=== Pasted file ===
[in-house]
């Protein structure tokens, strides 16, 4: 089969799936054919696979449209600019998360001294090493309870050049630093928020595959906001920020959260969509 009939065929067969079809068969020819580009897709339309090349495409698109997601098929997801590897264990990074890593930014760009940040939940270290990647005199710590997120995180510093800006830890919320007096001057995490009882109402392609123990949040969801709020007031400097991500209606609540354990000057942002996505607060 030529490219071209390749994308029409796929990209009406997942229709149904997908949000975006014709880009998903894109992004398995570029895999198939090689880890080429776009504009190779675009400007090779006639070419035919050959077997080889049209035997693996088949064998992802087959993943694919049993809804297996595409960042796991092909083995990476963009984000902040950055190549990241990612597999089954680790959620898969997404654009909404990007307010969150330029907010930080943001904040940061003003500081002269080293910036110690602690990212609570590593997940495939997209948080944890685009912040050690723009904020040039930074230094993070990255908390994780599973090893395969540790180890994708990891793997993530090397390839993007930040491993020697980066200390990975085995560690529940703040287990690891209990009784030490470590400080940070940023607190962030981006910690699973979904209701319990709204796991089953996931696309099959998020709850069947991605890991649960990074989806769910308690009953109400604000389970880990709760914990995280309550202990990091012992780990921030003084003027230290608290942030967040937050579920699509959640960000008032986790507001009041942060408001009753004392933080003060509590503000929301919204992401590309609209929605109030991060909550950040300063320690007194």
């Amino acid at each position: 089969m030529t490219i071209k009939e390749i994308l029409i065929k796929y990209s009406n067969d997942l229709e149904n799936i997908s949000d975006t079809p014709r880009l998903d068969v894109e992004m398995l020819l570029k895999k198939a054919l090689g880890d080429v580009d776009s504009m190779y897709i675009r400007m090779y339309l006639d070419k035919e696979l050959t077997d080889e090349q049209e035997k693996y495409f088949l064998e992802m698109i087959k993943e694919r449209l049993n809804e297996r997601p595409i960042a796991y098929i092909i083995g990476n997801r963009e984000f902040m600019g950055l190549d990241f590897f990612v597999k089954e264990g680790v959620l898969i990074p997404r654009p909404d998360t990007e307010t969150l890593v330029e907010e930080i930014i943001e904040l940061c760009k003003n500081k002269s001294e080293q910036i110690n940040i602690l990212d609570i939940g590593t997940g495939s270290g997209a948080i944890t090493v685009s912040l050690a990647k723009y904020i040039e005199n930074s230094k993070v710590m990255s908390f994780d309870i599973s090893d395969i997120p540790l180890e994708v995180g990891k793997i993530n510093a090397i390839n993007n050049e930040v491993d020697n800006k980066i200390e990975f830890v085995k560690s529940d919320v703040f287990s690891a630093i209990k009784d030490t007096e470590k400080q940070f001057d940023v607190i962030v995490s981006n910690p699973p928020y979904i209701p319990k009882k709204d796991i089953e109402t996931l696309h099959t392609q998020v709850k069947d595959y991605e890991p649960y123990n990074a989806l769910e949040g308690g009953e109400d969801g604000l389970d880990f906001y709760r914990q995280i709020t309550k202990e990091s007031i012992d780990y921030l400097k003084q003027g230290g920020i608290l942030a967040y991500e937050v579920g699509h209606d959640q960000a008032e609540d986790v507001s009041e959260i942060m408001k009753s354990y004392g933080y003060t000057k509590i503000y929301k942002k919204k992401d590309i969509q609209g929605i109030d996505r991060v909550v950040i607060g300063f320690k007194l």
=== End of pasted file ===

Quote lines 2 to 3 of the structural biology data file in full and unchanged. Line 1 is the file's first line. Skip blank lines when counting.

């Protein structure tokens, strides 16, 4: 089969799936054919696979449209600019998360001294090493309870050049630093928020595959906001920020959260969509 009939065929067969079809068969020819580009897709339309090349495409698109997601098929997801590897264990990074890593930014760009940040939940270290990647005199710590997120995180510093800006830890919320007096001057995490009882109402392609123990949040969801709020007031400097991500209606609540354990000057942002996505607060 030529490219071209390749994308029409796929990209009406997942229709149904997908949000975006014709880009998903894109992004398995570029895999198939090689880890080429776009504009190779675009400007090779006639070419035919050959077997080889049209035997693996088949064998992802087959993943694919049993809804297996595409960042796991092909083995990476963009984000902040950055190549990241990612597999089954680790959620898969997404654009909404990007307010969150330029907010930080943001904040940061003003500081002269080293910036110690602690990212609570590593997940495939997209948080944890685009912040050690723009904020040039930074230094993070990255908390994780599973090893395969540790180890994708990891793997993530090397390839993007930040491993020697980066200390990975085995560690529940703040287990690891209990009784030490470590400080940070940023607190962030981006910690699973979904209701319990709204796991089953996931696309099959998020709850069947991605890991649960990074989806769910308690009953109400604000389970880990709760914990995280309550202990990091012992780990921030003084003027230290608290942030967040937050579920699509959640960000008032986790507001009041942060408001009753004392933080003060509590503000929301919204992401590309609209929605109030991060909550950040300063320690007194």
């Amino acid at each position: 089969m030529t490219i071209k009939e390749i994308l029409i065929k796929y990209s009406n067969d997942l229709e149904n799936i997908s949000d975006t079809p014709r880009l998903d068969v894109e992004m398995l020819l570029k895999k198939a054919l090689g880890d080429v580009d776009s504009m190779y897709i675009r400007m090779y339309l006639d070419k035919e696979l050959t077997d080889e090349q049209e035997k693996y495409f088949l064998e992802m698109i087959k993943e694919r449209l049993n809804e297996r997601p595409i960042a796991y098929i092909i083995g990476n997801r963009e984000f902040m600019g950055l190549d990241f590897f990612v597999k089954e264990g680790v959620l898969i990074p997404r654009p909404d998360t990007e307010t969150l890593v330029e907010e930080i930014i943001e904040l940061c760009k003003n500081k002269s001294e080293q910036i110690n940040i602690l990212d609570i939940g590593t997940g495939s270290g997209a948080i944890t090493v685009s912040l050690a990647k723009y904020i040039e005199n930074s230094k993070v710590m990255s908390f994780d309870i599973s090893d395969i997120p540790l180890e994708v995180g990891k793997i993530n510093a090397i390839n993007n050049e930040v491993d020697n800006k980066i200390e990975f830890v085995k560690s529940d919320v703040f287990s690891a630093i209990k009784d030490t007096e470590k400080q940070f001057d940023v607190i962030v995490s981006n910690p699973p928020y979904i209701p319990k009882k709204d796991i089953e109402t996931l696309h099959t392609q998020v709850k069947d595959y991605e890991p649960y123990n990074a989806l769910e949040g308690g009953e109400d969801g604000l389970d880990f906001y709760r914990q995280i709020t309550k202990e990091s007031i012992d780990y921030l400097k003084q003027g230290g920020i608290l942030a967040y991500e937050v579920g699509h209606d959640q960000a008032e609540d986790v507001s009041e959260i942060m408001k009753s354990y004392g933080y003060t000057k509590i503000y929301k942002k919204k992401d590309i969509q609209g929605i109030d996505r991060v909550v950040i607060g300063f320690k007194l």